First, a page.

One does pronounce the “P” in Phnom Penh

(Note added November 23rd: For actual information on the pronunciation of Phnom Penh, click here. The title of this post was intended to be slightly whimsical. This posting does not actually discuss the pronunciation of Phnom Penh.)

Every once in awhile it hits me. I woke up this morning and had the moment where I wondered where I was. Definitely not my own bed. Then I remember. I am in Phnom Penh, Cambodia, having arrived yesterday after a five hour speedboat ride down the Bessac River and up the Mekong River from Chau Doc, Vietnam. If it were not for the fact that Chau Doc is a provincial capital, it would likely take someone quite some time to locate  even in a good world atlas. We have completed an incredible Asian tour that started in Beijing, China and ends here in Phnom Penh. Tomorrow, we fly to Singapore to visit friends and prepare for work in Sri Lanka. It boggles my mind that we have had this wonderful experience.

About 1985, we visited Amsterdam. Quite accidentally, our visit coincided with their national holiday, the Queen’s Birthday. We barely managed to get a room and discovered some delightful things about the Dutch and the Queen’s Birthday. First, on the Queen’s Birthday, everyone either gives a public recital of their amateur musical skills or conducts a rummage sale in a public park. Second, we found it absolutely impossible to cross a street in downtown Amsterdam because of a dense, lively, happy crowd of people all drinking Heineken beer. As it turns out, today is Pchum Ben Day in Cambodia. We were told it is one of twenty-six national holidays in Cambodia, but this is one of the most important. What this means to us is that we have Phnom Penh pretty much to ourselves as all two million inhabitants have gone home to the countryside to spend time with their families and worship their ancestors. Almost all shops are closed, though our guide did find us one pretty good souvenir shop where Kris bought some silk scarves and some silver jewelry.

The Royal Palace grounds were off-limits today and that precluded visits to the Royal Palace and the Silver Pagoda. Disaster was averted because the National Museum was open. This was our primary reason for visiting Phnom Penh in the first place. When we visited Angkor Wat three years ago, we discovered that many of the best sculpture had been removed from Angkor and moved to the National Museum for safekeeping. On that visit, we went to Siem Reap via Bangkok and did not come through Phnom Penh. The National Museum was as good as advertised and even better than we expected. Visiting the museum complements a visit to Angkor in two ways. First, it does contain some of the best pieces of sculpture from Angkor and it was very satisfying to “complete” our visit to Angkor by seeing these fine examples of carving. Second, the National Museum contains many pieces of sculpture that a) are not carved stone, and b) are either from pre- or post-Angkor periods. This helped to put what we saw at Angkor into a broader historical perspective.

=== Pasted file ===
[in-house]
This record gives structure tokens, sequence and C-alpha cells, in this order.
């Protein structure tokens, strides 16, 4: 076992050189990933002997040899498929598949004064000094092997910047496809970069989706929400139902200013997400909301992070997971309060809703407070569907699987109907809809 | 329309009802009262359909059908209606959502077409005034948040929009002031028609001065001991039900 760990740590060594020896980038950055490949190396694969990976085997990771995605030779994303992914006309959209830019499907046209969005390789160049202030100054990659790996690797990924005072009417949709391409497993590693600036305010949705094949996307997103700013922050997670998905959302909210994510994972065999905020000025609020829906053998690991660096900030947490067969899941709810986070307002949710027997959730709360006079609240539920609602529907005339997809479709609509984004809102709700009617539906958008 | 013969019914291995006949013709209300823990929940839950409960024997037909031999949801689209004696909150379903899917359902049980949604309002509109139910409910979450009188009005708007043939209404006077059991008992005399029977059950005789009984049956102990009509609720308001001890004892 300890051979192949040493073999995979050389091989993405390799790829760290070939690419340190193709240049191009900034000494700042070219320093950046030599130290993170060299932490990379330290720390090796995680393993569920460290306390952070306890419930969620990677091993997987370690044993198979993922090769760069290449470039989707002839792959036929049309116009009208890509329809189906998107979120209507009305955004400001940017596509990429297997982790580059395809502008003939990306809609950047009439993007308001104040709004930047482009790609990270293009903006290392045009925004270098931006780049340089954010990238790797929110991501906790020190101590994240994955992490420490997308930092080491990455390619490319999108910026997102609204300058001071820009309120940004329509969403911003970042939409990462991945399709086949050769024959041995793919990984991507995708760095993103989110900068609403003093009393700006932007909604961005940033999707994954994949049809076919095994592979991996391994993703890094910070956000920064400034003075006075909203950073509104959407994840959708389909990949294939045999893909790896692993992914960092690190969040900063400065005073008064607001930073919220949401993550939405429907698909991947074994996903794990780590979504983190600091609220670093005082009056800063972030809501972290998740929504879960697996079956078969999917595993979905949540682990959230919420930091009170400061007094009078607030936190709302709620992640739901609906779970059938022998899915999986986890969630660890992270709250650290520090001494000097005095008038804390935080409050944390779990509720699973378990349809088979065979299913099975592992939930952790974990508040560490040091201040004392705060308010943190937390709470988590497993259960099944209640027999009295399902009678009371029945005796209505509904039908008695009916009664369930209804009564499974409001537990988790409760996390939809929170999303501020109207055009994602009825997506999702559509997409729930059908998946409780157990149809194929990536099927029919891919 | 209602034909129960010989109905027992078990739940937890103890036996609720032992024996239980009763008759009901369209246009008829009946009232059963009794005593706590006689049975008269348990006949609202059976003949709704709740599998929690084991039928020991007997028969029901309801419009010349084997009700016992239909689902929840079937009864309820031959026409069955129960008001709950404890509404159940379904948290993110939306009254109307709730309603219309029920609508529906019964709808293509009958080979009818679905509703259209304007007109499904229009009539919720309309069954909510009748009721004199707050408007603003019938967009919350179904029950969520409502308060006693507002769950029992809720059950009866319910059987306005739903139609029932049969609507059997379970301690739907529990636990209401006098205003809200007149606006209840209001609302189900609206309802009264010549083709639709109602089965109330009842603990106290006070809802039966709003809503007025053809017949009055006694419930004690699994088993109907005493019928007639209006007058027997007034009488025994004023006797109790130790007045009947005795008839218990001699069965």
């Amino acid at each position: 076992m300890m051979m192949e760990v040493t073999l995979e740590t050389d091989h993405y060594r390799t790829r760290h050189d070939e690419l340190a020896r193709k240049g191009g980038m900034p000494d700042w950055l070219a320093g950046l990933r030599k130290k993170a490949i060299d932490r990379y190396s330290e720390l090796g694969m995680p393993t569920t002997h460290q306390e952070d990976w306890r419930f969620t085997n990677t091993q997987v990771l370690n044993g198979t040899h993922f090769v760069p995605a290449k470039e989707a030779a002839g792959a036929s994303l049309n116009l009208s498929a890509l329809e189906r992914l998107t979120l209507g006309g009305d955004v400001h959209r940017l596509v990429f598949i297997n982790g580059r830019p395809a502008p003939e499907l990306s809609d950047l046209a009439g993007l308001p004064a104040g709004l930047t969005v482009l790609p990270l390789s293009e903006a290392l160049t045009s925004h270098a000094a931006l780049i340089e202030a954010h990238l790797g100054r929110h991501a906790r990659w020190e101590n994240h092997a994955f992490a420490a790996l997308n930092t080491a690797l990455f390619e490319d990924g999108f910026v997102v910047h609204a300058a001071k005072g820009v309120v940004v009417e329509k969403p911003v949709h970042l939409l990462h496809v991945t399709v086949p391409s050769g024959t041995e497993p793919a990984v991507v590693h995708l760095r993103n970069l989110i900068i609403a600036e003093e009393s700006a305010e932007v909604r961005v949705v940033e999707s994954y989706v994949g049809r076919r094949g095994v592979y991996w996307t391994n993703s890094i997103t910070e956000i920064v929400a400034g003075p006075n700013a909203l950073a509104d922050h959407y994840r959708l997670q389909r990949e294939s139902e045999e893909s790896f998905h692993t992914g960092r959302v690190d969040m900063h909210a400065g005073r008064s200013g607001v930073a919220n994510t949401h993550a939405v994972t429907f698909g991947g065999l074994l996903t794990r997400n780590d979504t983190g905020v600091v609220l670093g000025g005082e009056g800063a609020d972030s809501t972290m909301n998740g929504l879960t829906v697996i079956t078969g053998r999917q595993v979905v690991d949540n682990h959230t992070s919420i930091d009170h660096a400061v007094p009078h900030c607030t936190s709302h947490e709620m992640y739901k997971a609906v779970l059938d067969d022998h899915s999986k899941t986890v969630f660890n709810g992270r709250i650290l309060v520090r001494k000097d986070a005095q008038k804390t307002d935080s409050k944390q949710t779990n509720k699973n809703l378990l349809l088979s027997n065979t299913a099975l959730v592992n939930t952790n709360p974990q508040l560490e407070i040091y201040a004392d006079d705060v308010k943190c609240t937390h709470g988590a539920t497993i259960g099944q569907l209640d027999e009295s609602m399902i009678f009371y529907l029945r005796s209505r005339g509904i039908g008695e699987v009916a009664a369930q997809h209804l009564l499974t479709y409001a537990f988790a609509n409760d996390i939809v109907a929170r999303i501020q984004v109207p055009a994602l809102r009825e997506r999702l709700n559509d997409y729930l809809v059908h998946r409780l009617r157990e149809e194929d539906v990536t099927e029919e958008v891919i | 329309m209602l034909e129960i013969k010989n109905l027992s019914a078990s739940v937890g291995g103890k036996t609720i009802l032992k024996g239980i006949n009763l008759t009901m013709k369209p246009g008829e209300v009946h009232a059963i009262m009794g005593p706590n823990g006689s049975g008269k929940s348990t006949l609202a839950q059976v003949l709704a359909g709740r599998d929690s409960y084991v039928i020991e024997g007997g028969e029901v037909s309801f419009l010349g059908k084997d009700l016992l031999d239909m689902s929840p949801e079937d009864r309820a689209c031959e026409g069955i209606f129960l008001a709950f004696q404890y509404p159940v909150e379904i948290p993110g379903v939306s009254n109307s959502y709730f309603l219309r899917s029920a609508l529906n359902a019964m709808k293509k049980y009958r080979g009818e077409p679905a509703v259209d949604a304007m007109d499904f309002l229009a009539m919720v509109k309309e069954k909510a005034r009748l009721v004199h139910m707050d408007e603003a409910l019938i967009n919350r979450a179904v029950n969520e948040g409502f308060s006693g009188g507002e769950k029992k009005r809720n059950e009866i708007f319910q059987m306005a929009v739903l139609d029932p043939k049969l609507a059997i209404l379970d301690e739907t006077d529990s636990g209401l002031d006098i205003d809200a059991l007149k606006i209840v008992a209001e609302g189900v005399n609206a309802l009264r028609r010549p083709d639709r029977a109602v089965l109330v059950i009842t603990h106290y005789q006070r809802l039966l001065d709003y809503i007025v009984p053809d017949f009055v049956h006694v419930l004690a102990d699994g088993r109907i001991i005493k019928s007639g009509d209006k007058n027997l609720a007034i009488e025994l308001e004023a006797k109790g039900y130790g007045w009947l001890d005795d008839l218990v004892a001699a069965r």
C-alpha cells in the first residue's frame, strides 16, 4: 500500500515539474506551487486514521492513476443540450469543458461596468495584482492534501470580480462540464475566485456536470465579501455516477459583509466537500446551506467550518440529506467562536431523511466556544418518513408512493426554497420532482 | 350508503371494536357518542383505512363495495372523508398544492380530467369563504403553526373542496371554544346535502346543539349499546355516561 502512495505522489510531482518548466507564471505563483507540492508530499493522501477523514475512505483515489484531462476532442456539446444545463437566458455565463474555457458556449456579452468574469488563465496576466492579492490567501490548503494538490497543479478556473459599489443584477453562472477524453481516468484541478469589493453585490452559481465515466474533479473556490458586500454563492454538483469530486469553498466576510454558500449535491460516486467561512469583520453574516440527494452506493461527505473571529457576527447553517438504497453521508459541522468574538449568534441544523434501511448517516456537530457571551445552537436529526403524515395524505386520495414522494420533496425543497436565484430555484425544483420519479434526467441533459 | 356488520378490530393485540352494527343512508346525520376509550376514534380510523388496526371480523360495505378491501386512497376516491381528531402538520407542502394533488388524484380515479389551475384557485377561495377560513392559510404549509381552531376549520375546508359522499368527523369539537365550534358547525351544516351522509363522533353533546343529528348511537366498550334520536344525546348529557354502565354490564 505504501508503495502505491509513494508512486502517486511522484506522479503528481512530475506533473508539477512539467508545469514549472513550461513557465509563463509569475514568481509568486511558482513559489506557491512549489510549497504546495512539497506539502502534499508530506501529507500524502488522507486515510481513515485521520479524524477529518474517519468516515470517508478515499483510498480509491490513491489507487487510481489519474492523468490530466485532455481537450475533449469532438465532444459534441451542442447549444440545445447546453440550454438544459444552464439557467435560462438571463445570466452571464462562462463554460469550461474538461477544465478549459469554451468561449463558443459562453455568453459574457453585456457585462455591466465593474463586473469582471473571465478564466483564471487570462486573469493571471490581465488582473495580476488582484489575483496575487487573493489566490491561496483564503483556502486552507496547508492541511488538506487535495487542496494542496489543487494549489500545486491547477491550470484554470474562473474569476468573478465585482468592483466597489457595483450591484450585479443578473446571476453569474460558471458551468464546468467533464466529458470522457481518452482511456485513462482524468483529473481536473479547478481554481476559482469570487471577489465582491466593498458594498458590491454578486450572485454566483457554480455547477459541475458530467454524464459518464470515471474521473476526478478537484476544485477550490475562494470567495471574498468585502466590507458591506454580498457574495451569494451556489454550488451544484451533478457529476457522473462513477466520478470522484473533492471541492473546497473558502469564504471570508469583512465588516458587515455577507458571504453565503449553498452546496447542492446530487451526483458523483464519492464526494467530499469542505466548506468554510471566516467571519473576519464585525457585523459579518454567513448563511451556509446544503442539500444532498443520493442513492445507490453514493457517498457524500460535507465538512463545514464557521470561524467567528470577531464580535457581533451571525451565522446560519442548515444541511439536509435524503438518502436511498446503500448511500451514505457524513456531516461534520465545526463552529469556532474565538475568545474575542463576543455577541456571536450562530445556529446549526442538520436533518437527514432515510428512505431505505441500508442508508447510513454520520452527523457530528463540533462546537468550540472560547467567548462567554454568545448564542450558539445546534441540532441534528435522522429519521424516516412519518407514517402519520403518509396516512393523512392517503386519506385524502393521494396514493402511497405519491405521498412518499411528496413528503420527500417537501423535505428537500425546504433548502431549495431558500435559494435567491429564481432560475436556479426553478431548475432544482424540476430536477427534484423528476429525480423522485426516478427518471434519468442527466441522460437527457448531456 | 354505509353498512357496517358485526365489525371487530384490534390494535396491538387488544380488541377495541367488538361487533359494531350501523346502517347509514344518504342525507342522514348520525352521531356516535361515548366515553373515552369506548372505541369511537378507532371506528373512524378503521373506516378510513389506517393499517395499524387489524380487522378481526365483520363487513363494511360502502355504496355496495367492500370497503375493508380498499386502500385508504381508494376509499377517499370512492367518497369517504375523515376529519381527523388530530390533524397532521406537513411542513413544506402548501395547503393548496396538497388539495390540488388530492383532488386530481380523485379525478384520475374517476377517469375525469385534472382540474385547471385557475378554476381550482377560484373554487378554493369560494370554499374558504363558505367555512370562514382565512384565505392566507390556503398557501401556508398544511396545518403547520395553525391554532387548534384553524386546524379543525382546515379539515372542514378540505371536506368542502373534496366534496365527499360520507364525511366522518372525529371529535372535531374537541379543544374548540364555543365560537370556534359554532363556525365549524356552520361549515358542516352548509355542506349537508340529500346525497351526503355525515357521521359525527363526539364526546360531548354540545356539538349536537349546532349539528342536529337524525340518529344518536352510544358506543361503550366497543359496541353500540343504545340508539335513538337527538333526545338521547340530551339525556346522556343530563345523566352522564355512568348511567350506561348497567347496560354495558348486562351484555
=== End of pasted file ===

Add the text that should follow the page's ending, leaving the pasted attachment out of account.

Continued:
Phnom Penh is a city of contrasts. Our hotel is a bit of a thrill for Kris and it apparently grew out of the Foreign Correspondent’s Club here. Everyone here just calls it the FCC. There are only four guest rooms and they are very nice. The floor above us is a restaurant and it is also very nice. Unfortunately the restaurant charges Western prices. We have been spoiled by Vietnam and its excellent, cheap food. In our touring around town, we have seen the homes of some of the people getting rich off of Cambodia. Unfortunately, the tourist sites also display some of the most miserable beggars we have ever seen, many with war-related mutilations. Near the National Museum, we saw families camped under tarps on the sidewalks. One city park has been occupied by a squatters camp. Our guide praised the NGOs who have come to Cambodia and concentrated on giving work to the poor and the handicapped.

We’ve eaten breakfast, lunch, and dinner in the hotel restaurant because of the holiday and now it is time to head off for dinner at the same spot.

Take care.




  1. November 16, 2008 at 4:13 pm

    […] keeps stats on how people get referred to my blog. A significant number of people have been viewing my posting titled “One does pronounce the ‘P’ in Phnom Penh” because some search engine is directing them to the post when they search on “pronouncing […]

  2. margaret from Maryland said,

    December 2, 2008 at 8:32 pm

    I’ve spent a great deal of time in Cambodia and was taught by the Khmer residents to keep the “p” in Phnom! A peeve of mine is the “nam pen” pronounciation I hear so often.
    Phnom means “hill”, Penh is the family name of a lady who lived on the hill in the city…hence Phnom Penh, or Hill of the Lady Penh.

  3. Tim said,

    December 3, 2008 at 2:07 pm


    Thanks for the comment. In a comment to the followup posting, Don said:
    “.. Pen is not pronounced “Pen” but more like “Peng” with an ng sound at the end. Cambodians themselves often shorten all this to “Mpeng”…”

    Does this agree with your experience?


  4. December 22, 2008 at 4:49 am

    […] I’ve uploaded my photos taken in Phnom Penh to my Picasa web site.  I’ve already blogged about some of our experiences in Phnom Penh in my posting that got the whole “How to pronounce Phnom Penh” thing […]

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